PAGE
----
Sylvan Discoveries – Part II


Part of my photographic routine is to visit a nearby flood plain. In winter, the river breaks its banks and overwhelms the area, water, and wind combine in a powerful torrent that alters the landscape. The waters force is abated as it encounters the willows, and damage is avoided further downstream. Debris is moved around, and deposited silt provided the conditions for this years growth. Areas are exposed or covered, new arrangements are created, fences are broken, then rebuilt, shape and form dominate the appearance as exploration becomes paramount.


According to local folklore, two centuries ago, this was home to a community of willow platters. They would supply the nearby towns via the river with willow length or finished baskets. The trees were coppiced or manipulated to access suitable growth, and the foundations of their buildings and connecting water channel still exist. The old name of the area was Willow Garth, which has now disappeared from use.

The place is special; few people enter this domain, and I suspect I want to keep it like this.

Part of landscape photography is translating how we perceive the land. Certainly trees represent an economic resource and increasingly an environmental benefit, but could they possibly offer more, comfort, protection, reflection and even resolution. Are they the ‘wealth’ – the well-being of our nation, not just an accumulated resource.


A small extract from the poem The Battle of the Trees (Cad Goddeu) to reflect on;

I have been in a multitude of shapes,
Before I assumed a consistent form.
I have been a sword, narrow, variegated,
I will believe when it is apparent.
I have been a tear in the air,
I have been the dullest of stars.
I have been a word among letters,
I have been a book in the origin.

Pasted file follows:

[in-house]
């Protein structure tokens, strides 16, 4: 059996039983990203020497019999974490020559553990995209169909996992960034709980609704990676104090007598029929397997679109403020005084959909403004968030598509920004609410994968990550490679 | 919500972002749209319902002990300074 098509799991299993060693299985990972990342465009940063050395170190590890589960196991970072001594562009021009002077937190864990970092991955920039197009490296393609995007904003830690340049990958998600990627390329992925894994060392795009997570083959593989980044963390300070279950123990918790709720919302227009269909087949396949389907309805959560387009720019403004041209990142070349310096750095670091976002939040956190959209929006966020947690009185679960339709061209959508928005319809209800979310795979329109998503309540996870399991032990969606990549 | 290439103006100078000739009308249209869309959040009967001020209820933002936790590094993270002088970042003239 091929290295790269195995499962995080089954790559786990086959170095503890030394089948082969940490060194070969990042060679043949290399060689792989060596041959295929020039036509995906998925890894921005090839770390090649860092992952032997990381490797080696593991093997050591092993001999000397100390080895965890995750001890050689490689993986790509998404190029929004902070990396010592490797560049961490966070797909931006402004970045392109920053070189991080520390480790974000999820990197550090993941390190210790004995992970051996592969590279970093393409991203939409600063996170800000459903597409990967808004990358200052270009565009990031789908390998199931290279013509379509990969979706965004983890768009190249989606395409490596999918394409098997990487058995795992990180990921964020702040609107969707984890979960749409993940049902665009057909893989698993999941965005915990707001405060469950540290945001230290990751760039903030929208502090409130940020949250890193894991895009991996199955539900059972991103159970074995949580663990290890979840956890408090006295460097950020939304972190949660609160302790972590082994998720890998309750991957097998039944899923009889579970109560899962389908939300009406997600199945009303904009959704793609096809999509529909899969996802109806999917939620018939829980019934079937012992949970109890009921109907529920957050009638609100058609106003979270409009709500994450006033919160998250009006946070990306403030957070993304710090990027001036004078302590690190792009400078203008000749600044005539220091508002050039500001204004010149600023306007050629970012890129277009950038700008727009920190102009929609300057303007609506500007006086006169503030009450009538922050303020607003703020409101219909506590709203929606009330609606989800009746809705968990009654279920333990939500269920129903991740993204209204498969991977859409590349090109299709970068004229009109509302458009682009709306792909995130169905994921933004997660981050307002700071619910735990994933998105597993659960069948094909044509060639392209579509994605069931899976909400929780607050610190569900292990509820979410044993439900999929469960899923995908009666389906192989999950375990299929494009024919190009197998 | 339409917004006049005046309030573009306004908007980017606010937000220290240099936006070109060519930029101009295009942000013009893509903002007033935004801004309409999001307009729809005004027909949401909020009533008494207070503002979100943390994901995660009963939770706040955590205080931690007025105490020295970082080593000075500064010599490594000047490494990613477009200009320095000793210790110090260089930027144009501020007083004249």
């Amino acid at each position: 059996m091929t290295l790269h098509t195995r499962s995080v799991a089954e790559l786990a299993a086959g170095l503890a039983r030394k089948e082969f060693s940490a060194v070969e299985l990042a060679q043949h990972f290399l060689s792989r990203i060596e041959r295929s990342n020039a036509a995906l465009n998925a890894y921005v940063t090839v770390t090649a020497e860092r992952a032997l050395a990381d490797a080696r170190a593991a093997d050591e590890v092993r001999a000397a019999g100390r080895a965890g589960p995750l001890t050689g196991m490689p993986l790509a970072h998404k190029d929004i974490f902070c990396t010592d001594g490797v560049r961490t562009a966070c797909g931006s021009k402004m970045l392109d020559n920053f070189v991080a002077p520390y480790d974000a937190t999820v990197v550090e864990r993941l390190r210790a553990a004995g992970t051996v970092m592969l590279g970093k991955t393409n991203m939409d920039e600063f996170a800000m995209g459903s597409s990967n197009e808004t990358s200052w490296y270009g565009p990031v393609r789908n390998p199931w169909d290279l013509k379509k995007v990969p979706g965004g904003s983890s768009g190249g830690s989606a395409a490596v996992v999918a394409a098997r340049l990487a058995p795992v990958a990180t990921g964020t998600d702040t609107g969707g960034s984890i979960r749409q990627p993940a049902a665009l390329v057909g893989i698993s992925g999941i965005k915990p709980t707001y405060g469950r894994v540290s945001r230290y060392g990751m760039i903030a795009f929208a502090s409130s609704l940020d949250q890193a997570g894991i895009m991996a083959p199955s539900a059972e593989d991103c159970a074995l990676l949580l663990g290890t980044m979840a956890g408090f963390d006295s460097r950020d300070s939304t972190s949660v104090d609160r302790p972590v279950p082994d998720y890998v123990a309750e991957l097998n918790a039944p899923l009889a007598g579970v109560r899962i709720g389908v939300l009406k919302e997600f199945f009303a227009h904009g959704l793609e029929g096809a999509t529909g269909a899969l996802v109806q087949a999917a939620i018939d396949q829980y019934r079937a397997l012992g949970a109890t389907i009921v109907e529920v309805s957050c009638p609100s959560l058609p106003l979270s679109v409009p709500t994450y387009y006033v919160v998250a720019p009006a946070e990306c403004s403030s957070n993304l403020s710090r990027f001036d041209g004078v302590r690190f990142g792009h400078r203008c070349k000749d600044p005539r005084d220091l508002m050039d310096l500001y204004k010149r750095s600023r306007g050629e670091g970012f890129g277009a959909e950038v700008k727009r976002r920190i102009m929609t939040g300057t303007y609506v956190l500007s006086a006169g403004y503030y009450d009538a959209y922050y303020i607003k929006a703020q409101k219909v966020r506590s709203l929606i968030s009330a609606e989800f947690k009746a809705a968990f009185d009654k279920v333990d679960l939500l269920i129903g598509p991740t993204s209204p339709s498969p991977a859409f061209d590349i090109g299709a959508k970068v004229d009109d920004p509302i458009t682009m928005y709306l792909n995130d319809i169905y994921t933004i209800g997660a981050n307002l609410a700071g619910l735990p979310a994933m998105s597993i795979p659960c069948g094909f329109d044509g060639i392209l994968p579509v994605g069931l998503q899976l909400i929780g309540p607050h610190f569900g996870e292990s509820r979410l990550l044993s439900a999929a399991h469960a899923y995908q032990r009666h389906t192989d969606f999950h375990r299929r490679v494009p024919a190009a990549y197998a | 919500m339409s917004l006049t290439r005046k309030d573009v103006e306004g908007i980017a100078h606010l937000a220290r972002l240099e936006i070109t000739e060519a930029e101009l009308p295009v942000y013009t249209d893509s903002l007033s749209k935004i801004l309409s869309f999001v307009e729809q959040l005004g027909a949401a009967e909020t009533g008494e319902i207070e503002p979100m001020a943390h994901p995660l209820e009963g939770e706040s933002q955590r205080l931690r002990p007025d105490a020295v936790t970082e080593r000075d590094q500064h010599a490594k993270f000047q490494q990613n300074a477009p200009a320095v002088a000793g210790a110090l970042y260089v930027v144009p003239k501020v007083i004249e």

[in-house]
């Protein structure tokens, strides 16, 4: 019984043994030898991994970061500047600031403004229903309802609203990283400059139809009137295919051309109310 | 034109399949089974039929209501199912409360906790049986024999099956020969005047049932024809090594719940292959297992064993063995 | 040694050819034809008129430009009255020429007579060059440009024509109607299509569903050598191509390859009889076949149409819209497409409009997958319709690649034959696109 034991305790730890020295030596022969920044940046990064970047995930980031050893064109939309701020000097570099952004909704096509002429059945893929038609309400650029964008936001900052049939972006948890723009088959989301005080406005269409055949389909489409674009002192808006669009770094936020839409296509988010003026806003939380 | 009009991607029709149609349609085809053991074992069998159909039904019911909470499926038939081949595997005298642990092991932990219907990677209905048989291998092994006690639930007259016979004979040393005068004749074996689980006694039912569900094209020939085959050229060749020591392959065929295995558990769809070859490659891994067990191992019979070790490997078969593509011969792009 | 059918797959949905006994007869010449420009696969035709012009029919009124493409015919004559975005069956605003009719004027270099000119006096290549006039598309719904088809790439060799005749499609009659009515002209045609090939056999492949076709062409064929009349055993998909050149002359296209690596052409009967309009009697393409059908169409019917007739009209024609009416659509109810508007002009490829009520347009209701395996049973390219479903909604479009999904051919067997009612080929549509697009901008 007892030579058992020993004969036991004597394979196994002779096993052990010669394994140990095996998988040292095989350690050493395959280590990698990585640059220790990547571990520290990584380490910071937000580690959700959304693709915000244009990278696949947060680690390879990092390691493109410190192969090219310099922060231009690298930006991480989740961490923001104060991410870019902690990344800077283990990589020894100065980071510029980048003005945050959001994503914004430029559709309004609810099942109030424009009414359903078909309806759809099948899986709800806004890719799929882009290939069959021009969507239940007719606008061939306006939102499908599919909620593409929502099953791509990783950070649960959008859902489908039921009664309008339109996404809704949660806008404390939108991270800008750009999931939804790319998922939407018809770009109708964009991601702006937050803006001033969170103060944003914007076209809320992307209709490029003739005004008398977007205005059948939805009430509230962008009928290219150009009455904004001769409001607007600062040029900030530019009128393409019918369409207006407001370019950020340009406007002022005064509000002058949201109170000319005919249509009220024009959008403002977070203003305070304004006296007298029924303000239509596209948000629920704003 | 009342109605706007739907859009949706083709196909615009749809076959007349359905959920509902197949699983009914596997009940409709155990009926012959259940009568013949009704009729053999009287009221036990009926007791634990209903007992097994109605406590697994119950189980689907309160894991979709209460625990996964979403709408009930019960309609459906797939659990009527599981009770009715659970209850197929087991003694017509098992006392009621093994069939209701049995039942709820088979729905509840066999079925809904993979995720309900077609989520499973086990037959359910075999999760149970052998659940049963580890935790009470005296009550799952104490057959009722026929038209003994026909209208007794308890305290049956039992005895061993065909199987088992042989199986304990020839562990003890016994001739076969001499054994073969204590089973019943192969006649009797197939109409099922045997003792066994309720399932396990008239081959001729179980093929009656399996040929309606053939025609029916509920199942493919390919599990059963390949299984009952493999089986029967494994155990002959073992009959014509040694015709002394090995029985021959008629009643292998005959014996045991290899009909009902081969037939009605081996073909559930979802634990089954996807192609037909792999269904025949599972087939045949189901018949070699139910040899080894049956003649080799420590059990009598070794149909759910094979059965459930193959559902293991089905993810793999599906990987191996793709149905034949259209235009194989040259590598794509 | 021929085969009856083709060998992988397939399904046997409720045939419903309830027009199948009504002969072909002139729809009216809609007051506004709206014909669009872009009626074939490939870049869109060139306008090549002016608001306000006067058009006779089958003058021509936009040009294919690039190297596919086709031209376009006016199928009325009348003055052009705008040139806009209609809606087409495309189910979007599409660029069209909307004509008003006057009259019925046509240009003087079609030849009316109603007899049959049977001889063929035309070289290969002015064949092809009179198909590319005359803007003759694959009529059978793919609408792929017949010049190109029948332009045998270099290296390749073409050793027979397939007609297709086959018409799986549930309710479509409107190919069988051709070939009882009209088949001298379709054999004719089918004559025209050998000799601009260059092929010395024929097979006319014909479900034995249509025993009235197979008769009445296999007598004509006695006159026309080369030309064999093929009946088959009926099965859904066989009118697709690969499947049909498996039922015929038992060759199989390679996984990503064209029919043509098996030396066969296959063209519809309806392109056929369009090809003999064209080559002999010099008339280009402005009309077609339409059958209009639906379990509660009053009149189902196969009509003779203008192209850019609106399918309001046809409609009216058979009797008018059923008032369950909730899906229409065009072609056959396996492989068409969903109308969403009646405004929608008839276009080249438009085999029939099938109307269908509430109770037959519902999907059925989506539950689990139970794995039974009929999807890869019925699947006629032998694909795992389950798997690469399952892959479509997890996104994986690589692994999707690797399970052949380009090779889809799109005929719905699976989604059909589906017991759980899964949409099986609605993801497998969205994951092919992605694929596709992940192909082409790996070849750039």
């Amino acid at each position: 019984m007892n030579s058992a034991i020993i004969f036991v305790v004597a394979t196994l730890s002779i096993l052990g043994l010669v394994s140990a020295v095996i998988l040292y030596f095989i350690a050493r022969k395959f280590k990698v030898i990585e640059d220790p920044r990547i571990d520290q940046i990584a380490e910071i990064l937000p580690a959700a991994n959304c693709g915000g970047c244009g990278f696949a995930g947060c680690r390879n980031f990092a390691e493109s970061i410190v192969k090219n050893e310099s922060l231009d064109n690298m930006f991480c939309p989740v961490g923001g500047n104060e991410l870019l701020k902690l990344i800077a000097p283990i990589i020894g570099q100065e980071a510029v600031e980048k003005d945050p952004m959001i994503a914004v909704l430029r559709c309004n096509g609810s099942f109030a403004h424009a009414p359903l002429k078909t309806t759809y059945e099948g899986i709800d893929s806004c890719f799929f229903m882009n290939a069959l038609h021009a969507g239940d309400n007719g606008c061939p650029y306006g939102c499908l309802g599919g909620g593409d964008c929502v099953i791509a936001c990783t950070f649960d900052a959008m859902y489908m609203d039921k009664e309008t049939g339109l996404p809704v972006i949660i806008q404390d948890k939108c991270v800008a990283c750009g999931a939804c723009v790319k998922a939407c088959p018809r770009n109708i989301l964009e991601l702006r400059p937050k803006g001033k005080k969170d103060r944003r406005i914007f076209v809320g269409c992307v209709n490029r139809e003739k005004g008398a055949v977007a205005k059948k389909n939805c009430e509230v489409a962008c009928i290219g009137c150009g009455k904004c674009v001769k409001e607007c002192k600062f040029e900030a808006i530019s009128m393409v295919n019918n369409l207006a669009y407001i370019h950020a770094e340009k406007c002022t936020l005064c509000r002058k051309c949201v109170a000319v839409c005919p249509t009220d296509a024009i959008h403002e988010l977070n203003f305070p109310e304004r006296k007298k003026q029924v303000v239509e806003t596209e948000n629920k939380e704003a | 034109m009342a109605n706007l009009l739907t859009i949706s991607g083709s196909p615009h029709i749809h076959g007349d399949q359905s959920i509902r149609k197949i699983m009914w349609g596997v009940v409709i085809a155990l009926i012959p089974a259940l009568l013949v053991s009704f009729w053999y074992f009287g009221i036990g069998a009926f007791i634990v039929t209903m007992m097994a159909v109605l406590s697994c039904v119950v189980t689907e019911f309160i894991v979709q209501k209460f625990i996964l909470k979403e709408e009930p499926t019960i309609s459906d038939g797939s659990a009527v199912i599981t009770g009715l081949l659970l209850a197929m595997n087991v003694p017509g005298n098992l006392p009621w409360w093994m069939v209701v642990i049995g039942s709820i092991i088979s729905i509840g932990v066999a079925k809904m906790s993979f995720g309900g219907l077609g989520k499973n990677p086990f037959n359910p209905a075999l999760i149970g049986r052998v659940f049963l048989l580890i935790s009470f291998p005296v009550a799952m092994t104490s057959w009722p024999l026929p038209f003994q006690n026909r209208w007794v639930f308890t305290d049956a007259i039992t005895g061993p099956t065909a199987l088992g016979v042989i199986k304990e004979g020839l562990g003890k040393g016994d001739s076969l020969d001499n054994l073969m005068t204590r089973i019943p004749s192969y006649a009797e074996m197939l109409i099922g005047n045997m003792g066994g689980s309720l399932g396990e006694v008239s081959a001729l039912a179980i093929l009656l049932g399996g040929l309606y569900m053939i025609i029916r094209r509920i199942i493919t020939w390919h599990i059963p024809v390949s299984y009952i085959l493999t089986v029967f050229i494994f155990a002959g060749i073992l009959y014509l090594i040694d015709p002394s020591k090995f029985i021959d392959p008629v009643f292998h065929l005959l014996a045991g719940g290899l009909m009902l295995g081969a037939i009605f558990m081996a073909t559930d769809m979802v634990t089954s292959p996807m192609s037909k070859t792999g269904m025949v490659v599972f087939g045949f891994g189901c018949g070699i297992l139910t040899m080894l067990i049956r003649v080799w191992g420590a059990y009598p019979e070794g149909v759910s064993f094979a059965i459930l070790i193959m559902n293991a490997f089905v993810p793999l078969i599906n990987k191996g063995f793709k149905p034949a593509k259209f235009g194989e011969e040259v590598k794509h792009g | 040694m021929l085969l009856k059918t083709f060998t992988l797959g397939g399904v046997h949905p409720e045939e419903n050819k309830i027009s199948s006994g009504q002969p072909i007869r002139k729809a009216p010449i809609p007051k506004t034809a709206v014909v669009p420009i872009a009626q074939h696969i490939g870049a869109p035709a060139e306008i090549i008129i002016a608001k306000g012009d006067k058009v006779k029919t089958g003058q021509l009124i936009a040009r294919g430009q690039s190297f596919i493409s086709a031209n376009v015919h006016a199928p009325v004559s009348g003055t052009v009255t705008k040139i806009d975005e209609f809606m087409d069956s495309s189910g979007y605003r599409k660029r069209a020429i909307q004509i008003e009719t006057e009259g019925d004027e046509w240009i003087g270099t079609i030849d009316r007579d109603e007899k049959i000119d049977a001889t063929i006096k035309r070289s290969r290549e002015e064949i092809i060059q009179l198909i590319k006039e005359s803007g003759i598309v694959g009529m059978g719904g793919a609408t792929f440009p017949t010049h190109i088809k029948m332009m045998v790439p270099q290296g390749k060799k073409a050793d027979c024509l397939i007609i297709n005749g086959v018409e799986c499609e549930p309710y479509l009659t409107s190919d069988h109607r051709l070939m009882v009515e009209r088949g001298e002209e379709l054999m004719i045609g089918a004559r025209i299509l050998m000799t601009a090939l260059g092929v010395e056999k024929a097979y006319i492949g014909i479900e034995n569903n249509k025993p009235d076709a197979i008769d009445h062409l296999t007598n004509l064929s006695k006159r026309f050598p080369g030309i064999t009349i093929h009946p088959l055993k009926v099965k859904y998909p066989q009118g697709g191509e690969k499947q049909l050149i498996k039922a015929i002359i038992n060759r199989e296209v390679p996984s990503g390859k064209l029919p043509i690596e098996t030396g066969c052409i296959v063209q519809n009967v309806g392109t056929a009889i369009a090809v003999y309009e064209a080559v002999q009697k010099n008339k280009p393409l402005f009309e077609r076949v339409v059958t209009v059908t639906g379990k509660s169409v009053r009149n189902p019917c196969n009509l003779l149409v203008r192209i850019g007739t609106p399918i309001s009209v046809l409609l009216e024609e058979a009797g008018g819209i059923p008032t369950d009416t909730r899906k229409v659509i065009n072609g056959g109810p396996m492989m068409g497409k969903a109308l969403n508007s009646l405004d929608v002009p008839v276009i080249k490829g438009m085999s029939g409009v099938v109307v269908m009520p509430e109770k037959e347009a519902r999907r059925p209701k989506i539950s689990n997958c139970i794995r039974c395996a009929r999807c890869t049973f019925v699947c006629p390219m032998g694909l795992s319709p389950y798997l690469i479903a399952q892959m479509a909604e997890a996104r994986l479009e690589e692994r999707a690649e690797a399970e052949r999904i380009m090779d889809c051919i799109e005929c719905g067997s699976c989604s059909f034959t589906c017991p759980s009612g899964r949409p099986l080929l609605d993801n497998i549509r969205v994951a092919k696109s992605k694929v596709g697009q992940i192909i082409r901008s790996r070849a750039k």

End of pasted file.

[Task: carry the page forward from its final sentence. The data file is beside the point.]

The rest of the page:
I have been the light of lanterns,
A year and a half.
I have been a continuing bridge,
Over three score Abers.*

  • Aber means river mouth in Welsh.

The growing collection of images of this special place can be found here.


Understanding Landscapes: It’s in the (autobiographical) detail.

The Tradition

The majority of landscape photography documents the play of light on a known landscape – a ‘wide angle’ capture of the terrains principle features. This style of imagery is an opening, a doorway, a location pointer, to be read like a map. These images are technically competent but emotionally slight, and they never reveal, or provide insight to the inquiring mind. They are a product of the copyists paradigm that landscape photography practitioners struggle to leave behind.

The Vale of York © Ken Harrison

The images offer a window to observe, but never an invite to ingress. This type of photography rarely deliberates or reflects on the qualities of the subject. The photographer is often only interested in how the light falls on the scene – certainly creating something unique but within the confines of a recognisable and common viewpoint. ‘Planting the flag’ becomes the challenge, not the journey ‘through’ the mountain. 1

The Emotional Landscape